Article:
We can certainly do that. And, obviously, my work as Senate whip, I do it every day, where we break out members of each caucus and each approach them trying to make sure that they understand the bill. But, in fairness, the Republican senator took this measure to their own caucus. We took it to ours and went through it in detail, opened it to questions.

    On the Democratic side, as you might expect, there was a more positive response. But I still feel very hopeful that we will have a substantial number of Republican senators.


    Well, you — several of you at today's press conference talked about how you would welcome amendments, but not amendments you felt were designed to kill the bill.

    How is that actually going to work? In other words, are you committed to working together as a group, to actually meeting and saying, this looks like a bill-killer to us, and always voting as a bloc?


    Well, we haven't spelled that out because we haven't seen the amendments. Once we see them, we will be able to measure them as to whether they're friendly amendments to improve the bill or designed otherwise.

    Now, there are four of us, Chuck Schumer, myself, Lindsey Graham, and Jeff Flake, on the Senate Judiciary Committee, where this bill is going to be considered. We will have our hearing tomorrow, the first hearing, and then another one on Monday. Come after the May recess, we will be coming back here in the first week of May with an opportunity to go through markup.


    But you have worked now with these seven other senators very closely for the last, what, three, four months. Do you think each one is committed and ready to vote against amendments offered by members on the maybe more ideological end of their caucus, the people they consider friends and colleagues and who represent constituencies that a member of the gang of eight also has to worry about?


    You put your finger on the biggest challenge.

    When you have a brokered compromise that really tries to strike a balance, and then you open it to amendments, I know they're going to be some heartbreaking votes there. There will be things which, if I were an independent on this issue and not vested in this process, I would gladly vote for them. I'm sure the same is true on the Republican side.

    But we have got to measure which amendments go too far, destroy the balance. It's going to be a tough balancing act.


    One element — there's been a lot of focusing on what the bill does for and to people who have been here illegally, but it also represents quite a shift, wouldn't it, in who's admitted here legally in the future?


    Yes, there are several aspects to this.

    First, we're talking about people who come in for specific jobs or specific purposes, the H-1Bs and so-called specialized people who are brought into the United States. We think of them in the high-tech industry, but it really is across a broad spectrum of possibilities in employment.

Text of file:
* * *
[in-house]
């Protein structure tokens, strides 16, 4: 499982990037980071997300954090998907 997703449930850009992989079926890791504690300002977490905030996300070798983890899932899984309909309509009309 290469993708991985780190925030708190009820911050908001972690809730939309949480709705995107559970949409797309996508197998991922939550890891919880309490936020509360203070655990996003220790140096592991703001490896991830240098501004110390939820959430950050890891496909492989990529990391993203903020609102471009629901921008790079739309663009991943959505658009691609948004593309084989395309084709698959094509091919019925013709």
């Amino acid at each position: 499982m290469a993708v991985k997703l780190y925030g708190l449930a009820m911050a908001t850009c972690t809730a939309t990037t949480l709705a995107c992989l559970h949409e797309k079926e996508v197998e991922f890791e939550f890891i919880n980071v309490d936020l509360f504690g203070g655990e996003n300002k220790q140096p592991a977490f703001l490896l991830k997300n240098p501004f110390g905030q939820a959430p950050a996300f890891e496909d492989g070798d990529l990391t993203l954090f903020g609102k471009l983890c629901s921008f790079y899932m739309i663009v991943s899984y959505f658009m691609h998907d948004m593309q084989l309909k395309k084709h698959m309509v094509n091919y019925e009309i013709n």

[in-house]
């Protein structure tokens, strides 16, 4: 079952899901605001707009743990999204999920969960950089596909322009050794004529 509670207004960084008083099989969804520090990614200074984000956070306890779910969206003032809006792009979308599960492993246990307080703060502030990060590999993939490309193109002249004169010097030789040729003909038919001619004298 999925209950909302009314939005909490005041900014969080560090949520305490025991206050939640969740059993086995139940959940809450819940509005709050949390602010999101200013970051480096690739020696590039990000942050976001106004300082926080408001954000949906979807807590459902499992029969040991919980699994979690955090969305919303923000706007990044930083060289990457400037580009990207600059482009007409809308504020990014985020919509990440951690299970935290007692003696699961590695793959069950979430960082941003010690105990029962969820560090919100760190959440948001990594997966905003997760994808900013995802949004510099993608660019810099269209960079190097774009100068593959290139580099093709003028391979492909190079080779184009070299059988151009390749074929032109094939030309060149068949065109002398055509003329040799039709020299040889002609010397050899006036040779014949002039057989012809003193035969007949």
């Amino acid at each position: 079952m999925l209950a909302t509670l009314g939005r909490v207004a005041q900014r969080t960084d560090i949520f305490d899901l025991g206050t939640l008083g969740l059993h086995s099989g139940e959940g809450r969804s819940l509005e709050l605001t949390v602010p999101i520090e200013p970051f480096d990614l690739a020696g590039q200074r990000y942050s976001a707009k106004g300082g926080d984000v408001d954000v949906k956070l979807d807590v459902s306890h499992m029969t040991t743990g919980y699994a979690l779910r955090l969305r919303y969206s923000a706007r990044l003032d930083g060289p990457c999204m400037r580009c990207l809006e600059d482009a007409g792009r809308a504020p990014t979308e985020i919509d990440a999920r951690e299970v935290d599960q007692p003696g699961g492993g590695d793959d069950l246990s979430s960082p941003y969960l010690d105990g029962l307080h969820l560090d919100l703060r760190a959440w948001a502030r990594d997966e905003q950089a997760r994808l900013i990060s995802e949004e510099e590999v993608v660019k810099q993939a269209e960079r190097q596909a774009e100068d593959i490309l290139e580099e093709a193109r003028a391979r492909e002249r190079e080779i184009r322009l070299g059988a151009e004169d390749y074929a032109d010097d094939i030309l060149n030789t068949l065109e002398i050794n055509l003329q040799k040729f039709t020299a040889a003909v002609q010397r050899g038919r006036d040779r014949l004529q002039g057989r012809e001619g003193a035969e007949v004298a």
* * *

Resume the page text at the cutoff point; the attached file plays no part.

Then we have other jobs related to seasonal workers, agricultural workers and the like. So each of those has a different program, but there's one common theme: In every one of these instances, the job has to be offered to an American first, and it has to be offered at a wage that's fair. And if the American fills the job, so be it. Or if the unemployment rate in this country is too high, you can't bring in the foreign workers.

    So we're really trying to set up a system that gives the American workers the first opportunity, the highest preference.


    Quick final question. President Obama came out this week and said he supports this bill. Do you want his active involvement in this? Do you need his active involvement? Or is it better to have him stand back and let you all handle this?


    It was interesting. A few months back, when the president was headed to Nevada to talk about immigration, the Sunday before he left, he was on the phone with Chuck Schumer and me, and we talked for a few minutes.

    And he basically said, all right, I won't put a bill out on the table. I will give you this chance to move forward. But I have learned a lesson watching Congress. I'm not going to wait forever. So get onto it and get it done.

    And we have. The president has been encouraging us. He supports comprehensive immigration reform. I know he will do whatever it takes to help us pass this bill, but he's committed to it personally.


    Sen. Richard Durbin of Illinois, thank you so much.


    Thank you.


    In the fourth in our five-part online series, we catch up with Jesus Garcia, an activist we first interviewed about immigration reform in 2006. What has and hasn't changed in the last seven years? You can also read a primer on the legislation.